I recently ran across a recipe for homemade polymer clay, and since it only called for four common household ingredients, I decided to give it a try. My boys love clay, so I’ve tested dozens of different recipes, and I haven’t been very impressed with any of the air dry varieties that we had tried. They’ve always been too crumbly, too brittle, too soft, or too difficult to work with. We’ve used numerous combinations of ingredients, but we had yet to find a winning combination. This recipe promised to be hard drying, firm, and pure white in color, so it sounded promising. Plus, it used one intriguing key ingredient that I have never used in a clay recipe before – Elmer’s School Glue!
- 3/4 cup Elmer’s School Glue
- 1 cup cornstarch
- 2 tsp. baby oil
- 2 tsp. lemon juice
Combine all four ingredients into a saucepan, and heat over low-medium heat, stirring constantly. After about 5-10 minutes the consistency will change from a liquid to a semi-solid that resembles mashed potatoes. Remove from heat, and knead the clay for 2-3 minutes. It’s best to knead the clay when it’s still hot, but be careful not to burn yourself! Use immediately or store in a plastic bag in the refrigerator until needed.
Use the cookie cutters to cut out small shapes, and use a toothpick to poke a small hole in the object if you’re planning on using it for jewelry or hanging. Allow to dry completely for 2-3 days. I test dried a small batch in our oven, and baked the pieces at 175 degrees for 2 hours before allowing them to continue drying at room temperature overnight. It worked like a charm! This clay recipe lived up to ALL of its promises – hard drying, solid, and sturdy. I’m seriously NEVER buying store bought air drying clay again. This stuff was incredible!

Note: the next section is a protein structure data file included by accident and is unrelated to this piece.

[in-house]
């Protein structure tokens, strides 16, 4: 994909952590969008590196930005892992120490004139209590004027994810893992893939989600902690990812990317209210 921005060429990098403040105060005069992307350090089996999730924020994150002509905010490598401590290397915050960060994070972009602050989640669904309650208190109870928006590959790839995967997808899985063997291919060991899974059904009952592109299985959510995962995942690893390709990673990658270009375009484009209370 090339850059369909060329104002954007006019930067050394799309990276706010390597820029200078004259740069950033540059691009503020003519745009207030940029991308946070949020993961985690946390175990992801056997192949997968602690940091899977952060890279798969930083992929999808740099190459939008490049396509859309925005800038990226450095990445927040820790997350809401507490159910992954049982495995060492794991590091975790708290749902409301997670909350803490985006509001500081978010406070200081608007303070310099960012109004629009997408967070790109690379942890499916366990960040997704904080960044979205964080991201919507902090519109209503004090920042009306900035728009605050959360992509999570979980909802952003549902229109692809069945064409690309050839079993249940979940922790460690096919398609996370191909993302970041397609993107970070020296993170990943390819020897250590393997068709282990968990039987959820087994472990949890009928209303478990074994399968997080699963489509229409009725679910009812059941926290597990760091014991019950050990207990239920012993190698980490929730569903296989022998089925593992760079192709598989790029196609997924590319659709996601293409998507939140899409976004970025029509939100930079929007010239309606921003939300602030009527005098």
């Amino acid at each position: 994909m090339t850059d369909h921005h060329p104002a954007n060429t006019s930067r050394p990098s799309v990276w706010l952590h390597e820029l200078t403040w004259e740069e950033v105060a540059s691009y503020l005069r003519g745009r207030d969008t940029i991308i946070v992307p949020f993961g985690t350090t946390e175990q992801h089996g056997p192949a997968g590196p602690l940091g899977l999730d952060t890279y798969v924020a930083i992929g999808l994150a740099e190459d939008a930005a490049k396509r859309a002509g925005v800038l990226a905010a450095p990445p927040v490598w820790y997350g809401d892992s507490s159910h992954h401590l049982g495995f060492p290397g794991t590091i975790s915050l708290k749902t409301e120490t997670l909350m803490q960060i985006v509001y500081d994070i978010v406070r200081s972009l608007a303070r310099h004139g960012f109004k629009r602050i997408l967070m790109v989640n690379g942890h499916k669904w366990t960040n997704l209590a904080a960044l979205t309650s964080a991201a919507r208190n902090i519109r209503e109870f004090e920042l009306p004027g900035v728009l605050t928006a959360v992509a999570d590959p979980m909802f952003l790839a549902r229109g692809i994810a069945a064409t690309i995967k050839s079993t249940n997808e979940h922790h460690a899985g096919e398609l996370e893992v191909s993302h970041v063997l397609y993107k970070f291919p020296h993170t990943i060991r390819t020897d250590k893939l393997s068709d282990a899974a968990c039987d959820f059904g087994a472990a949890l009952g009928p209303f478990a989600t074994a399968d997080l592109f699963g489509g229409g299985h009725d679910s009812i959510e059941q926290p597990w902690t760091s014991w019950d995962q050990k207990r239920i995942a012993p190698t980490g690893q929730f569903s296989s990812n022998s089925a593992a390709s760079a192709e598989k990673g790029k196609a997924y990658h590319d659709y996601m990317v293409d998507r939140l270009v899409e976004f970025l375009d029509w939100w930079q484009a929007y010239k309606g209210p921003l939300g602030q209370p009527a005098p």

Once the pieces were dry, it was time to decorate them. Simon tested out these fun new Squeeze ‘n’ Brush painters, and he really liked them a lot. Simply squeeze a little bit of paint from the tube down into the plastic bristles, and start painting. Easy peasy!
Simon was having such a great time with his Painters that we allowed him to paint the majority of the leaves. He was a little heavy handed with his paint, so quite a few of them ended up as bright and colorful fall shapes instead of delicate leaf impressions that we had started with.
Sutton preferred to use the Paintastic Painters on his pieces, however, and the soft brush markers really brought out a lot of the leaf imprint details. As the finishing touch, a gold Painter added a little bit of extra detail and shimmer.
We turned some of our leaves into necklaces, and some will become magnets and seasonal decorations for our autumn nature table. The boys had a ton of fun with this homemade polymer clay recipe, and I can’t wait to make another batch to use for some of my own projects. I have about a dozen totally awesome holiday ideas floating around in my head that I’m dying to create now!